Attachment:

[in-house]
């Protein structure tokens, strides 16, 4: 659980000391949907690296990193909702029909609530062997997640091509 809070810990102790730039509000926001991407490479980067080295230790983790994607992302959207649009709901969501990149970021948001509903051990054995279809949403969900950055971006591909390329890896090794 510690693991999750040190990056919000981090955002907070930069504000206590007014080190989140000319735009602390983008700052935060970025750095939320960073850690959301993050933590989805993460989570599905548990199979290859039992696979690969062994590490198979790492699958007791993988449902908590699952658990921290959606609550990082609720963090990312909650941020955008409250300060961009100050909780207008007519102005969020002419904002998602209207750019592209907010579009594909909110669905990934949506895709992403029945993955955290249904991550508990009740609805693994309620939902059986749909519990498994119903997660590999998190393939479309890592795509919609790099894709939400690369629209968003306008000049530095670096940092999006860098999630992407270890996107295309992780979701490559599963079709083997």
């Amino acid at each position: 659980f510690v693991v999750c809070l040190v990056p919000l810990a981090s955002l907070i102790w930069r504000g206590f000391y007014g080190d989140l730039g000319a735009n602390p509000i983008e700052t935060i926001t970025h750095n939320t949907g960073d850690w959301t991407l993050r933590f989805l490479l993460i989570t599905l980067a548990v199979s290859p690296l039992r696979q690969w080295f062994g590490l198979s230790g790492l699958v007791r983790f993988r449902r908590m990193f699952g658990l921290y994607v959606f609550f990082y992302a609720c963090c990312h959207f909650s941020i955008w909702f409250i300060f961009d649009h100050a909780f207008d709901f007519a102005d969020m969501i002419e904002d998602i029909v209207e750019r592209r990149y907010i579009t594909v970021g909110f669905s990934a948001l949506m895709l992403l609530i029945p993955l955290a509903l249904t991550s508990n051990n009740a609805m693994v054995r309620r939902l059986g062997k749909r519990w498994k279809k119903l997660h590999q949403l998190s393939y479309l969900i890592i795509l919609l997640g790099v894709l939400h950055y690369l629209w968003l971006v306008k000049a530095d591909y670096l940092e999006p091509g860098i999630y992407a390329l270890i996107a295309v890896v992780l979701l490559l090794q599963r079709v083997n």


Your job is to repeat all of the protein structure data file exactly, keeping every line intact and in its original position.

[in-house]
């Protein structure tokens, strides 16, 4: 659980000391949907690296990193909702029909609530062997997640091509 809070810990102790730039509000926001991407490479980067080295230790983790994607992302959207649009709901969501990149970021948001509903051990054995279809949403969900950055971006591909390329890896090794 510690693991999750040190990056919000981090955002907070930069504000206590007014080190989140000319735009602390983008700052935060970025750095939320960073850690959301993050933590989805993460989570599905548990199979290859039992696979690969062994590490198979790492699958007791993988449902908590699952658990921290959606609550990082609720963090990312909650941020955008409250300060961009100050909780207008007519102005969020002419904002998602209207750019592209907010579009594909909110669905990934949506895709992403029945993955955290249904991550508990009740609805693994309620939902059986749909519990498994119903997660590999998190393939479309890592795509919609790099894709939400690369629209968003306008000049530095670096940092999006860098999630992407270890996107295309992780979701490559599963079709083997």
């Amino acid at each position: 659980f510690v693991v999750c809070l040190v990056p919000l810990a981090s955002l907070i102790w930069r504000g206590f000391y007014g080190d989140l730039g000319a735009n602390p509000i983008e700052t935060i926001t970025h750095n939320t949907g960073d850690w959301t991407l993050r933590f989805l490479l993460i989570t599905l980067a548990v199979s290859p690296l039992r696979q690969w080295f062994g590490l198979s230790g790492l699958v007791r983790f993988r449902r908590m990193f699952g658990l921290y994607v959606f609550f990082y992302a609720c963090c990312h959207f909650s941020i955008w909702f409250i300060f961009d649009h100050a909780f207008d709901f007519a102005d969020m969501i002419e904002d998602i029909v209207e750019r592209r990149y907010i579009t594909v970021g909110f669905s990934a948001l949506m895709l992403l609530i029945p993955l955290a509903l249904t991550s508990n051990n009740a609805m693994v054995r309620r939902l059986g062997k749909r519990w498994k279809k119903l997660h590999q949403l998190s393939y479309l969900i890592i795509l919609l997640g790099v894709l939400h950055y690369l629209w968003l971006v306008k000049a530095d591909y670096l940092e999006p091509g860098i999630y992407a390329l270890i996107a295309v890896v992780l979701l490559l090794q599963r079709v083997n």